Lima-Peru woke up on Monday morning to look for a new head of state, after lawmakers failed overnight to name who would be the third president in a week.
Interim leader Manuel Merino resigned on Sunday, after his predecessor, Santner Martin Vizcarra, was out for the final week, sparking protests and dragging the country into a constitutional crisis.
The Congress is now demanding the helm of the country for the elections to be held in April next year. MPs chose the only name to fail in a midnight poll, then put forward, leftist human rights defender Rocio Silva-Santisteban.
The country’s fragmented and unpopular legislature will vote again on Monday at 2 pm (1900 GMT) when another name is on the list: lawmaker Francisco Sagasti, a 76-year-old industrial engineer and former World Bank official.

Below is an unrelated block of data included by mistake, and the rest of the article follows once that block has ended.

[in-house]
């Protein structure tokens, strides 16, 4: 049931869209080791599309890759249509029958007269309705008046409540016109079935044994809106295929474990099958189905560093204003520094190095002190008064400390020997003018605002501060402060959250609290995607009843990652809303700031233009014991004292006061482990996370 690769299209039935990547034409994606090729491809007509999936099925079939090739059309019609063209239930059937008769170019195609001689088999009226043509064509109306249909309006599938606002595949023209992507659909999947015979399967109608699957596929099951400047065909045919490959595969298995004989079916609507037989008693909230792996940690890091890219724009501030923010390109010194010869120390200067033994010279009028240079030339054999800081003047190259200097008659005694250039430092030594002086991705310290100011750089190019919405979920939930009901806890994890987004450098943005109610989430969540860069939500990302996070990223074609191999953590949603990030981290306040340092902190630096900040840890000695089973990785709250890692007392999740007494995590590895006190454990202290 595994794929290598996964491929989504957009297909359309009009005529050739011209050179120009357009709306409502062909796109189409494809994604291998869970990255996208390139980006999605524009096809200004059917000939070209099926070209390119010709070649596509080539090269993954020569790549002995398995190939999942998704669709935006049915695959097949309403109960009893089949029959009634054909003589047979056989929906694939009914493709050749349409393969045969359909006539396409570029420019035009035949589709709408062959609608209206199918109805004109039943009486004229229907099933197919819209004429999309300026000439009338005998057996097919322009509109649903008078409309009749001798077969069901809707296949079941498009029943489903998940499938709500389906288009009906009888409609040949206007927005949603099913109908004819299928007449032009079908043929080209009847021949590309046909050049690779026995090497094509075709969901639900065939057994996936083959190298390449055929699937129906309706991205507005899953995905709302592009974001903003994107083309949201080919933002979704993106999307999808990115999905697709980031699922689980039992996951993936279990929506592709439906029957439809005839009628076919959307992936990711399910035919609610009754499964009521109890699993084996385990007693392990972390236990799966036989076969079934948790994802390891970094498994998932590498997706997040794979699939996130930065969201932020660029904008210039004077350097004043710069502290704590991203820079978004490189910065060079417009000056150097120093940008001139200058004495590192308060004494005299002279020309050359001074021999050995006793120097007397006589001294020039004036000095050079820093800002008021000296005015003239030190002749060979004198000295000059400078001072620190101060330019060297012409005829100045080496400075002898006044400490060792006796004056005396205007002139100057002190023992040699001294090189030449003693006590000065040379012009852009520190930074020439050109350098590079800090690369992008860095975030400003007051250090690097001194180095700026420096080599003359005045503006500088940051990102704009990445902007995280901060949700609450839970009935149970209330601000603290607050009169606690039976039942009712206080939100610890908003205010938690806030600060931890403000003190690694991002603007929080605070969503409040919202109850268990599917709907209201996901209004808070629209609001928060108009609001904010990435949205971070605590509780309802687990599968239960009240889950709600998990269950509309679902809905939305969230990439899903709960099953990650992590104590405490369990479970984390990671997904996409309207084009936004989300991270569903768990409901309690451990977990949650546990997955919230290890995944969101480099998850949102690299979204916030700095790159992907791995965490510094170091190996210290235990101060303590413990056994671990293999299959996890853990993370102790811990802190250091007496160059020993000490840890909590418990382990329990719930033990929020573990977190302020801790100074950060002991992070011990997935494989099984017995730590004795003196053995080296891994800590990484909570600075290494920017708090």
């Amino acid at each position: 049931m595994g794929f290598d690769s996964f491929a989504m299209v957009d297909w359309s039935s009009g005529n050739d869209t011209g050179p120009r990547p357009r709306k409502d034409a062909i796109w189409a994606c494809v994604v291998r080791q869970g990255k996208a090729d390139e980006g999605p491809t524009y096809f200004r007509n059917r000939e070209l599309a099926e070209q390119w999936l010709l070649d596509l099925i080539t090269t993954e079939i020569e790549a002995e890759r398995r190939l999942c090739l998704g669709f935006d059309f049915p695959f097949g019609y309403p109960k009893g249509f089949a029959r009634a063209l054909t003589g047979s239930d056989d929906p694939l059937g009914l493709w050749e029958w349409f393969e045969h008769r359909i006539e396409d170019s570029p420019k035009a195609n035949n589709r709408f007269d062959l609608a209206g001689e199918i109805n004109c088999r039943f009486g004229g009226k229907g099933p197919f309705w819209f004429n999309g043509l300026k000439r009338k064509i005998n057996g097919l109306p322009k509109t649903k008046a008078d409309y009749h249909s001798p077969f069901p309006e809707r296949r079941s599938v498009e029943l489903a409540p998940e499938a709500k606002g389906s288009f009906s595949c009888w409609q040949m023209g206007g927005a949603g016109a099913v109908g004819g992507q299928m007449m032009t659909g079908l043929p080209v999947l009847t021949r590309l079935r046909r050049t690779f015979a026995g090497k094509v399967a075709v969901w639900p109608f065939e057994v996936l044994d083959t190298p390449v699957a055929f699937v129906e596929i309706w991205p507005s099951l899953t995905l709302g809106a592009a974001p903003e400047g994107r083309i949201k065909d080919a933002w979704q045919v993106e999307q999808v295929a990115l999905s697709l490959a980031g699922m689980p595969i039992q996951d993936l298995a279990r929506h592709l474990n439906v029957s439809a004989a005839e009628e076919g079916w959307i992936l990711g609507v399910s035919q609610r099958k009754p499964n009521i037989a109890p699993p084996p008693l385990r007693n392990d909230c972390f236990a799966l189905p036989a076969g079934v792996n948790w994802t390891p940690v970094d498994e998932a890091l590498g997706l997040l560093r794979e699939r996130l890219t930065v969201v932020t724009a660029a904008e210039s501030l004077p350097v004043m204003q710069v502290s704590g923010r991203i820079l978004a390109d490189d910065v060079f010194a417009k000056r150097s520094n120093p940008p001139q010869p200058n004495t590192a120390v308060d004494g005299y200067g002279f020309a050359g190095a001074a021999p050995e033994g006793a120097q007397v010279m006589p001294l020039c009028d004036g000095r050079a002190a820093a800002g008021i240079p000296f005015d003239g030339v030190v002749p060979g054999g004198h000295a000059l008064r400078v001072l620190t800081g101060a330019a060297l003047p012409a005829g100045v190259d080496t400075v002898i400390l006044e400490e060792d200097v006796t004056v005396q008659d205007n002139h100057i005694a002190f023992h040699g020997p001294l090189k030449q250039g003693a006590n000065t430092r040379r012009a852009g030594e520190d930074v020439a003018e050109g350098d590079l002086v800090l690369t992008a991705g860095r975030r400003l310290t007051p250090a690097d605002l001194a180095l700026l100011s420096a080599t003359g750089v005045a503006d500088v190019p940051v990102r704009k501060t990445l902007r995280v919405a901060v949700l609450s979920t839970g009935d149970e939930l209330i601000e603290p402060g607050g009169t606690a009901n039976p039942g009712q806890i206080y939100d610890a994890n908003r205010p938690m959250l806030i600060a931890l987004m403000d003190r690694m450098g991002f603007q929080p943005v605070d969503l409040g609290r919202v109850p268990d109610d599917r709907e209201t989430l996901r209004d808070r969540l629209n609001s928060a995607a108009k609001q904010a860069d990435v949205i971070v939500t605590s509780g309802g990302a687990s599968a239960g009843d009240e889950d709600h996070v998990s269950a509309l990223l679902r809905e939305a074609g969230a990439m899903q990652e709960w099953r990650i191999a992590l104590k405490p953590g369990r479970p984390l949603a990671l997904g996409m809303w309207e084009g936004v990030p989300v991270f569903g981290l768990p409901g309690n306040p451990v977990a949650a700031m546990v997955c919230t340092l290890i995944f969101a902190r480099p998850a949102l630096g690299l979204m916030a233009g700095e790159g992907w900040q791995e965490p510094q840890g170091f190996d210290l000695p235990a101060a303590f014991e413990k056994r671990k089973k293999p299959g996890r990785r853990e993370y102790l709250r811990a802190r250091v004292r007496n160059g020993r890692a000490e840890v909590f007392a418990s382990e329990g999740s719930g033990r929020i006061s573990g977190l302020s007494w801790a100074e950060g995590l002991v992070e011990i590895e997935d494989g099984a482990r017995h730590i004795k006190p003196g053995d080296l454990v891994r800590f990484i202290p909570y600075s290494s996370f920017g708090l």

Political turmoil increases the uncertainty facing Peru, not the world. 2 copper producers are already taking a hard fight with COVID-19 and heading towards its worst economic contraction in a century.
Vijkara was impeached by the Congress last week for corruption charges and was removed from the post, which he denied.
Merino, who led the impeachment as the president of the Congress, succeeded Vijayakara. But he also resigned after two people were killed in protest against his runaway government, and MPs threatened him until they would calm down.
“Some people have political immaturity and lack of self-awareness in everything that has happened in the country in the past week,” said Alberto de Bellande, the centrist party legislator of the Morto Party.
His party is now nominating Sagarji to make him the third President of Peru in a week.
“The main thing for Peru is to gain stability and end this nightmare,” Bellande said.
Peru’s markets and currency have come under pressure amid uncertainty. Bonds rose, then fell early on Monday.
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